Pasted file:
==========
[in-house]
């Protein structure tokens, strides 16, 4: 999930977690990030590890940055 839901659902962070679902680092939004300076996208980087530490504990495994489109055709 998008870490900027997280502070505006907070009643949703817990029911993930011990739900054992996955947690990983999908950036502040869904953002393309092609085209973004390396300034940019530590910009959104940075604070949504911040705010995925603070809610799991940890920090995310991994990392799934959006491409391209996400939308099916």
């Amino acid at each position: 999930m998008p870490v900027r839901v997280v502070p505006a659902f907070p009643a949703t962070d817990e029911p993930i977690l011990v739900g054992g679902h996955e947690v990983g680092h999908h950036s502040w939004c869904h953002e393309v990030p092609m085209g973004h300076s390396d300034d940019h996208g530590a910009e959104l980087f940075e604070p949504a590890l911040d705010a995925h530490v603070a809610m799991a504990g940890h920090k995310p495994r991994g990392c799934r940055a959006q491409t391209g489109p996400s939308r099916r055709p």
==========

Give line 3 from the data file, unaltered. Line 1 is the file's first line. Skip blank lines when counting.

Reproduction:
């Amino acid at each position: 999930m998008p870490v900027r839901v997280v502070p505006a659902f907070p009643a949703t962070d817990e029911p993930i977690l011990v739900g054992g679902h996955e947690v990983g680092h999908h950036s502040w939004c869904h953002e393309v990030p092609m085209g973004h300076s390396d300034d940019h996208g530590a910009e959104l980087f940075e604070p949504a590890l911040d705010a995925h530490v603070a809610m799991a504990g940890h920090k995310p495994r991994g990392c799934r940055a959006q491409t391209g489109p996400s939308r099916r055709p």